Big power and nuclear apartheid in world politics

By: Dr. Rajkumar Singh

After explosion of nuclear device in 1964, and around the years 1965-68 there was tremendous pressure built up at home against the discriminatory provisions of the Non-Proliferation Treaty. Most of the members of the Indian Parliament were in favour of India not signing the proliferation treaty. Indira Gandhi, the then Prime Minister of India, remarked in the House during the discussion, ‘Mankind today is at the cross- roads of nuclear peace and nuclear war. There can be no doubt that we should take the road to nuclear peace. But the first step in this direction is yet in sight. It is vitally important, therefore, for the nuclear weapon powers to undertake as soon as possible meaningful negotiations on a series of measures leading to nuclear disarmament…… This is a situation which cannot be viewed with equanimity by non-nuclear countries, e sp e c i al ly as t h e y a r e ca l le d upo n t o unde r t ake n o t t o manufacture or acquire nuclear weapons for their own defence’.
Dilemmas at national level
Everyone, whether for or against India’s nuclear-weapons option, opposed the NPT. The anti-proliferation regime that the NPT sought to establish was anathema to the more articulate section of the Indian elite. However, the final decision not to subscribe to the NPT was taken in April-May 1967. C.S. Jha, the the n F o re ign Se cre tary o f Indi a, sai d that security consideration was an important factor in reaching that decision; for the decision was taken after the visit of the then Secretary to the Prime Minister L.K. Jha, to Moscow, Washington and London and C.S. Jha’s visit to Geneva had confirmed in April, 1967 that credible guarantees against nuclear attack and nuclear blackmail were not available. The Indian approach under Indira Gandhi sought only to redefine the concept of nuclear proliferation. It demanded control on the race for nuclear a r m s a m o n g t h e f i v e n u c l e a r – w e a p o n s p o w e r ( v e r t i c a l proliferation) and on the spread of nuclear weapons (horizontal proliferation) simultaneously. Even thereafter India continued to support measure which were designed to control the race for nuclear arms, like the comprehe nsive test ban, re gional denuclearisation and even non-proliferation of nuclear weapons, if the Indian definition was accepted to the rest of the world.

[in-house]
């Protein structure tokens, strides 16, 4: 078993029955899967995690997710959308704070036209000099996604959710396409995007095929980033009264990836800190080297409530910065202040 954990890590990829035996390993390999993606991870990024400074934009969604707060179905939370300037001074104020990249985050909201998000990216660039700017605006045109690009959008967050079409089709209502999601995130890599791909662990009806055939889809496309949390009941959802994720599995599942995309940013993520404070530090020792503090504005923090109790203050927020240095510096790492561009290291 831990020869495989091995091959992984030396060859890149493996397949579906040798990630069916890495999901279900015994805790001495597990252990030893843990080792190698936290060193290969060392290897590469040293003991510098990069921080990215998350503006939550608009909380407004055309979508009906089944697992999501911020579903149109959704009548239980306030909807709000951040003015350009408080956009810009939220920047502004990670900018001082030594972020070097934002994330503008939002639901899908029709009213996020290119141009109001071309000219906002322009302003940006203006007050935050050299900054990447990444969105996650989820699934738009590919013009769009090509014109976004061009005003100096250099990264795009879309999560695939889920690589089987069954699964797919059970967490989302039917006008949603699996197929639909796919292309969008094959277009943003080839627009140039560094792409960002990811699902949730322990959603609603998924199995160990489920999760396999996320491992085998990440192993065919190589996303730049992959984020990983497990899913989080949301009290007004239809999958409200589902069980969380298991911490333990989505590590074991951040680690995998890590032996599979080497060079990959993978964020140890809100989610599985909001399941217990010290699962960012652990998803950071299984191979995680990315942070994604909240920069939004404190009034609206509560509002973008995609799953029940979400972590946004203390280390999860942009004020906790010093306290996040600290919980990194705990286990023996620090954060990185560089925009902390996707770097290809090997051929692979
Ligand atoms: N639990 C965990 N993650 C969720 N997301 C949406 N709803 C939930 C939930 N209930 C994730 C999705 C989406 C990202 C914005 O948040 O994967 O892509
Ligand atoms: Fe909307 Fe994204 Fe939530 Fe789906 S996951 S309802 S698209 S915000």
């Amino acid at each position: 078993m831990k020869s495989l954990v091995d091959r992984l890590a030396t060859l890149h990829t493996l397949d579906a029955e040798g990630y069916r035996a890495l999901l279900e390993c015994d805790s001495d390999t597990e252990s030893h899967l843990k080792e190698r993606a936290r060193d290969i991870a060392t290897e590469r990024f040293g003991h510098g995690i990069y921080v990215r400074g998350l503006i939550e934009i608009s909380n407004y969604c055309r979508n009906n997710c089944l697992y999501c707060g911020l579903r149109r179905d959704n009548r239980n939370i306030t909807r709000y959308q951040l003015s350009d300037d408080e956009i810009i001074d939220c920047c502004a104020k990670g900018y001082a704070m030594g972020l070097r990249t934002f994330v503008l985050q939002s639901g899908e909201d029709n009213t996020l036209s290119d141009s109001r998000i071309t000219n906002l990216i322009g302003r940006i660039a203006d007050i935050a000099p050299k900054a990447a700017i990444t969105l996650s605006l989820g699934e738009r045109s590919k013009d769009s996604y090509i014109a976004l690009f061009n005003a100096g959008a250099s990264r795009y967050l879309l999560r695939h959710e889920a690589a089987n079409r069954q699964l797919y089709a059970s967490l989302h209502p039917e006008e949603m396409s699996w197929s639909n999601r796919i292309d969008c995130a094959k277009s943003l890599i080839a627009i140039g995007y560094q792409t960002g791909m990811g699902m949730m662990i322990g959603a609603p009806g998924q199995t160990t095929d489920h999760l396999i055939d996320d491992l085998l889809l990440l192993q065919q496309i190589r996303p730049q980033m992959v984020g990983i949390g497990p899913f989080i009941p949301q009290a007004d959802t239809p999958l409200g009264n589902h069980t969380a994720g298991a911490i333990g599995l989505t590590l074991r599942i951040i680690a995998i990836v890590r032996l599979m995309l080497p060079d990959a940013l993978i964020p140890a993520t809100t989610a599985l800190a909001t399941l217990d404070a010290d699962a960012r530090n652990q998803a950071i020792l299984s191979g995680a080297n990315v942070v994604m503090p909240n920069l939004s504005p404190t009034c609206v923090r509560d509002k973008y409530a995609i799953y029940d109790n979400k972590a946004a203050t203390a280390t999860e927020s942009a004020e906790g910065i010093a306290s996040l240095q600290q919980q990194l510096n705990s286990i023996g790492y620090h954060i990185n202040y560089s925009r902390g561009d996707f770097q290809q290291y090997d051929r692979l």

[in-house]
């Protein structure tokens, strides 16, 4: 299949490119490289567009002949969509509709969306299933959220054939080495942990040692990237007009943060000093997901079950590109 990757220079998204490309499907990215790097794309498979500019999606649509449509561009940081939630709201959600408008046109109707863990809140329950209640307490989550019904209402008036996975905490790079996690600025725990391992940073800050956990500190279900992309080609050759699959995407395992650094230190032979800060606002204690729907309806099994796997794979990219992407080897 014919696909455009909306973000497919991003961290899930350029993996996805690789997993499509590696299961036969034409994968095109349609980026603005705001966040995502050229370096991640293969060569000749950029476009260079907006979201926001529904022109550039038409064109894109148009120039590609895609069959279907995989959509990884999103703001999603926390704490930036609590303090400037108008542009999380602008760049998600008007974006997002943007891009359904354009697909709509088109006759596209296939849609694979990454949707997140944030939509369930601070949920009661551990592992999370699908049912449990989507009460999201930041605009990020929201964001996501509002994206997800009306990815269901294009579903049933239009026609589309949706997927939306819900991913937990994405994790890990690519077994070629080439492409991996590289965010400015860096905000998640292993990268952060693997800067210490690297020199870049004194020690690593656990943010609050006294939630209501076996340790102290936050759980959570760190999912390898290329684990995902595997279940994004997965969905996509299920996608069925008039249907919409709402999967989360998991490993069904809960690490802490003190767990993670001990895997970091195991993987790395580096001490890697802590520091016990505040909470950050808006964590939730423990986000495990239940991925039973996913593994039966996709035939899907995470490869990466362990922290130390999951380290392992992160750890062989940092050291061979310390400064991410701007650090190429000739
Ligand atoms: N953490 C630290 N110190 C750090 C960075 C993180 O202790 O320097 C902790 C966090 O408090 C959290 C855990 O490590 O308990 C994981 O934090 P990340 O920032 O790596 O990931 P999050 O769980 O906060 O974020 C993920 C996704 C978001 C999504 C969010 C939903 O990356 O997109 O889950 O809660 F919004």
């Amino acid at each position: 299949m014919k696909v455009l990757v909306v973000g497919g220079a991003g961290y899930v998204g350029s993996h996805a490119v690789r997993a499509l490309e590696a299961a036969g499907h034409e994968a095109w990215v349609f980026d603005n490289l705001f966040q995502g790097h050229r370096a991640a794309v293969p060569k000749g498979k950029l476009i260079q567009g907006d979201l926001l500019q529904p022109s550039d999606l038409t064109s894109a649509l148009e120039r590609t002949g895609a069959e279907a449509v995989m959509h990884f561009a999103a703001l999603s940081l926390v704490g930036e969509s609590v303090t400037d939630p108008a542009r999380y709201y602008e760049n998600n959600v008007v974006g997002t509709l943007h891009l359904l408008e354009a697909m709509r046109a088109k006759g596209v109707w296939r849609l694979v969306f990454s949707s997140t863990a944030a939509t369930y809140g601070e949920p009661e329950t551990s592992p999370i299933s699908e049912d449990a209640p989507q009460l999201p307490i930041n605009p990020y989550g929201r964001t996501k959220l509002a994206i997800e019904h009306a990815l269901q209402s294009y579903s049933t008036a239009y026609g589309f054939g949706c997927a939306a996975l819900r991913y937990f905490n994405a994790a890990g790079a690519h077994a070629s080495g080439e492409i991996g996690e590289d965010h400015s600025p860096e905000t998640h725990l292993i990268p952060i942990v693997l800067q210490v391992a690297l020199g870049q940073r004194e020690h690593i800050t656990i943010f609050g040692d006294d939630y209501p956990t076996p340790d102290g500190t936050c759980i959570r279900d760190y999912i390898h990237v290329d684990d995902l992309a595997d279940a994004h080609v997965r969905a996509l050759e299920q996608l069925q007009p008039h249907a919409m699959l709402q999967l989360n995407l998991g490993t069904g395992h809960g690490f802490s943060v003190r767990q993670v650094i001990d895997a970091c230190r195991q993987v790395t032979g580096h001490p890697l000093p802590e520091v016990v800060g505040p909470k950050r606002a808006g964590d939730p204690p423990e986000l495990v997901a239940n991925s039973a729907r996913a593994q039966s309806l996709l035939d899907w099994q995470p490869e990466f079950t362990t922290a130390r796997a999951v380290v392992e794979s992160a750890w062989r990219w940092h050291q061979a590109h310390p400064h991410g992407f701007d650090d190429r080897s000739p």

Discriminatory nature of the treaty
F o r l o n g , I n d i a ’ s f o c u s p r i m a r i l y r e v o l v e d a r o u n d t h e c o m m i t m e n t s t o w a r d s g e n e r a l a n d c o m p l e t e n u c l e a r disarmament as well as on the discriminatory nature of the Nuclear Non-Proliferation Treaty. Great Powers converted, as Subrahmanyam argued, the NPT into licensing unlimited nuclear proliferation to the five nuclear weapon powers with a total ban on acquisition of nuclear weapons by all other nations. India argued that it was not willing to be a party to an inherently di- s c r i m i n a t o r y t r e a t y , w h i c h i n s t i t u t i o n a l i s e d n u c l e a r apartheid. Several provisions of the NPT were criticised by the non- nuclear weapon countries of Third World including India. The reasons why India has refused to sign the Treaty are many: Firstly, so far, nuclear weapon powers have not ceased the arms race and there were no sign, that they are going to do so in future. Secondly, the United States and Britain have not submitted as the non-proliferation treaty says that non-nuclear